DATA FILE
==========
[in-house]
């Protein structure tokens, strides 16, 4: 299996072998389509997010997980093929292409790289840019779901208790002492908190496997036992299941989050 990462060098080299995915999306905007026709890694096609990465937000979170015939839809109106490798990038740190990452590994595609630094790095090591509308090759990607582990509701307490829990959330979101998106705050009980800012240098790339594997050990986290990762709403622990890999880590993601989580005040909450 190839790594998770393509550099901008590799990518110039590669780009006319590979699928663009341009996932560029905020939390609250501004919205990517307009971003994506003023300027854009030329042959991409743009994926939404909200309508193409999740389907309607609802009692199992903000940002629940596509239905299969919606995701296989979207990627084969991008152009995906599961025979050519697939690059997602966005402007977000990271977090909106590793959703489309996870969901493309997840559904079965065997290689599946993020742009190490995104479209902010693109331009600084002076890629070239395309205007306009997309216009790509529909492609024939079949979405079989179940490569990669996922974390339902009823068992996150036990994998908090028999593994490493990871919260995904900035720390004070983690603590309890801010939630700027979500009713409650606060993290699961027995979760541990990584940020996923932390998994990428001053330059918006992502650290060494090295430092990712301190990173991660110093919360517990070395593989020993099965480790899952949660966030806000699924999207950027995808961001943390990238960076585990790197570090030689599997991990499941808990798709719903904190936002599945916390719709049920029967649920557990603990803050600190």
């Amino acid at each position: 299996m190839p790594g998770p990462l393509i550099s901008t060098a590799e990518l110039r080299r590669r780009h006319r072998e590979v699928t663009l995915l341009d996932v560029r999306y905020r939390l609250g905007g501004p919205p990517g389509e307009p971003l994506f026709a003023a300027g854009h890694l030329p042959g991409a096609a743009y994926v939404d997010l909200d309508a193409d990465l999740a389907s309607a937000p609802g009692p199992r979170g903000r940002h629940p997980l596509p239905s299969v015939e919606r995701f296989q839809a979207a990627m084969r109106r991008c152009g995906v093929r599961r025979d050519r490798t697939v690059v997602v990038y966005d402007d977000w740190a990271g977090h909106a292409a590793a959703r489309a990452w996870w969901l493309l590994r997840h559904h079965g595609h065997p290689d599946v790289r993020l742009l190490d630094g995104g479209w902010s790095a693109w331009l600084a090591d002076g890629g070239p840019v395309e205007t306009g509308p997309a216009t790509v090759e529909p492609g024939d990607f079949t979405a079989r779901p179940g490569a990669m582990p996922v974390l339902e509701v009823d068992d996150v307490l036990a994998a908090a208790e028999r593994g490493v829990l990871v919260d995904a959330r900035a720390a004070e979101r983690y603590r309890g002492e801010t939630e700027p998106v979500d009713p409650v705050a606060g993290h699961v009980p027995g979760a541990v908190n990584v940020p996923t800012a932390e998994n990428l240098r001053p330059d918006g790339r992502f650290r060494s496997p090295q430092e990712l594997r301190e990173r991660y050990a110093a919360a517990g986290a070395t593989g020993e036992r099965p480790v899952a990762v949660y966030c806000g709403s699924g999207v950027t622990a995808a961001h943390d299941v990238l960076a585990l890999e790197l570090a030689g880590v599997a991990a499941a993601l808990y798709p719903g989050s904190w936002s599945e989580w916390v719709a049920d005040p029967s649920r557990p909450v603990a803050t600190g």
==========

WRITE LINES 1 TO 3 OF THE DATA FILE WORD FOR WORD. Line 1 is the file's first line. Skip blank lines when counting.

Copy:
[in-house]
């Protein structure tokens, strides 16, 4: 299996072998389509997010997980093929292409790289840019779901208790002492908190496997036992299941989050 990462060098080299995915999306905007026709890694096609990465937000979170015939839809109106490798990038740190990452590994595609630094790095090591509308090759990607582990509701307490829990959330979101998106705050009980800012240098790339594997050990986290990762709403622990890999880590993601989580005040909450 190839790594998770393509550099901008590799990518110039590669780009006319590979699928663009341009996932560029905020939390609250501004919205990517307009971003994506003023300027854009030329042959991409743009994926939404909200309508193409999740389907309607609802009692199992903000940002629940596509239905299969919606995701296989979207990627084969991008152009995906599961025979050519697939690059997602966005402007977000990271977090909106590793959703489309996870969901493309997840559904079965065997290689599946993020742009190490995104479209902010693109331009600084002076890629070239395309205007306009997309216009790509529909492609024939079949979405079989179940490569990669996922974390339902009823068992996150036990994998908090028999593994490493990871919260995904900035720390004070983690603590309890801010939630700027979500009713409650606060993290699961027995979760541990990584940020996923932390998994990428001053330059918006992502650290060494090295430092990712301190990173991660110093919360517990070395593989020993099965480790899952949660966030806000699924999207950027995808961001943390990238960076585990790197570090030689599997991990499941808990798709719903904190936002599945916390719709049920029967649920557990603990803050600190």
């Amino acid at each position: 299996m190839p790594g998770p990462l393509i550099s901008t060098a590799e990518l110039r080299r590669r780009h006319r072998e590979v699928t663009l995915l341009d996932v560029r999306y905020r939390l609250g905007g501004p919205p990517g389509e307009p971003l994506f026709a003023a300027g854009h890694l030329p042959g991409a096609a743009y994926v939404d997010l909200d309508a193409d990465l999740a389907s309607a937000p609802g009692p199992r979170g903000r940002h629940p997980l596509p239905s299969v015939e919606r995701f296989q839809a979207a990627m084969r109106r991008c152009g995906v093929r599961r025979d050519r490798t697939v690059v997602v990038y966005d402007d977000w740190a990271g977090h909106a292409a590793a959703r489309a990452w996870w969901l493309l590994r997840h559904h079965g595609h065997p290689d599946v790289r993020l742009l190490d630094g995104g479209w902010s790095a693109w331009l600084a090591d002076g890629g070239p840019v395309e205007t306009g509308p997309a216009t790509v090759e529909p492609g024939d990607f079949t979405a079989r779901p179940g490569a990669m582990p996922v974390l339902e509701v009823d068992d996150v307490l036990a994998a908090a208790e028999r593994g490493v829990l990871v919260d995904a959330r900035a720390a004070e979101r983690y603590r309890g002492e801010t939630e700027p998106v979500d009713p409650v705050a606060g993290h699961v009980p027995g979760a541990v908190n990584v940020p996923t800012a932390e998994n990428l240098r001053p330059d918006g790339r992502f650290r060494s496997p090295q430092e990712l594997r301190e990173r991660y050990a110093a919360a517990g986290a070395t593989g020993e036992r099965p480790v899952a990762v949660y966030c806000g709403s699924g999207v950027t622990a995808a961001h943390d299941v990238l960076a585990l890999e790197l570090a030689g880590v599997a991990a499941a993601l808990y798709p719903g989050s904190w936002s599945e989580w916390v719709a049920d005040p029967s649920r557990p909450v603990a803050t600190g």